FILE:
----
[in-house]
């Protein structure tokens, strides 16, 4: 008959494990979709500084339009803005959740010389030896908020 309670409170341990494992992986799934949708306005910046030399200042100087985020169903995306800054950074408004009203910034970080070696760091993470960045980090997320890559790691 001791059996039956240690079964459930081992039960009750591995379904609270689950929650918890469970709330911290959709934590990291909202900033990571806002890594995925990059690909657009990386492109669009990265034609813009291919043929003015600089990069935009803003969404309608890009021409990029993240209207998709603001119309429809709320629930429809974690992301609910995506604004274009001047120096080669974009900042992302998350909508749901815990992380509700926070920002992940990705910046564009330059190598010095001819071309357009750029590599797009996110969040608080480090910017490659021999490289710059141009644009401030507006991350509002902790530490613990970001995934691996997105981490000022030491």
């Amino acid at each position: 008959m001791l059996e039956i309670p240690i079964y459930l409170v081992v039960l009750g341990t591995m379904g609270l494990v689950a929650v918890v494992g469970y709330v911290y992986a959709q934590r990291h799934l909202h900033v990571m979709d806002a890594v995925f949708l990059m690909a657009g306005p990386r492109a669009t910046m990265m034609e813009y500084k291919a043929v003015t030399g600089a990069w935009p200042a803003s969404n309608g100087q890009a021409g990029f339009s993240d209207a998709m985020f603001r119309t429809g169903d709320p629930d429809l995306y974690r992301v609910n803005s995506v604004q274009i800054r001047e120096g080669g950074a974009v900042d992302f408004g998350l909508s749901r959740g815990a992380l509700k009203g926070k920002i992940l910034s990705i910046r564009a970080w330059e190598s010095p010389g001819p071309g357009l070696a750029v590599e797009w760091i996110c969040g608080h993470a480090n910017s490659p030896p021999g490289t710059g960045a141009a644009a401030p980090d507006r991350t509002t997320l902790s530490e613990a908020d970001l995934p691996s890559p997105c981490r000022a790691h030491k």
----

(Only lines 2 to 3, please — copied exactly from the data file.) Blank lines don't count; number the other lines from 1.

């Protein structure tokens, strides 16, 4: 008959494990979709500084339009803005959740010389030896908020 309670409170341990494992992986799934949708306005910046030399200042100087985020169903995306800054950074408004009203910034970080070696760091993470960045980090997320890559790691 001791059996039956240690079964459930081992039960009750591995379904609270689950929650918890469970709330911290959709934590990291909202900033990571806002890594995925990059690909657009990386492109669009990265034609813009291919043929003015600089990069935009803003969404309608890009021409990029993240209207998709603001119309429809709320629930429809974690992301609910995506604004274009001047120096080669974009900042992302998350909508749901815990992380509700926070920002992940990705910046564009330059190598010095001819071309357009750029590599797009996110969040608080480090910017490659021999490289710059141009644009401030507006991350509002902790530490613990970001995934691996997105981490000022030491």
């Amino acid at each position: 008959m001791l059996e039956i309670p240690i079964y459930l409170v081992v039960l009750g341990t591995m379904g609270l494990v689950a929650v918890v494992g469970y709330v911290y992986a959709q934590r990291h799934l909202h900033v990571m979709d806002a890594v995925f949708l990059m690909a657009g306005p990386r492109a669009t910046m990265m034609e813009y500084k291919a043929v003015t030399g600089a990069w935009p200042a803003s969404n309608g100087q890009a021409g990029f339009s993240d209207a998709m985020f603001r119309t429809g169903d709320p629930d429809l995306y974690r992301v609910n803005s995506v604004q274009i800054r001047e120096g080669g950074a974009v900042d992302f408004g998350l909508s749901r959740g815990a992380l509700k009203g926070k920002i992940l910034s990705i910046r564009a970080w330059e190598s010095p010389g001819p071309g357009l070696a750029v590599e797009w760091i996110c969040g608080h993470a480090n910017s490659p030896p021999g490289t710059g960045a141009a644009a401030p980090d507006r991350t509002t997320l902790s530490e613990a908020d970001l995934p691996s890559p997105c981490r000022a790691h030491k």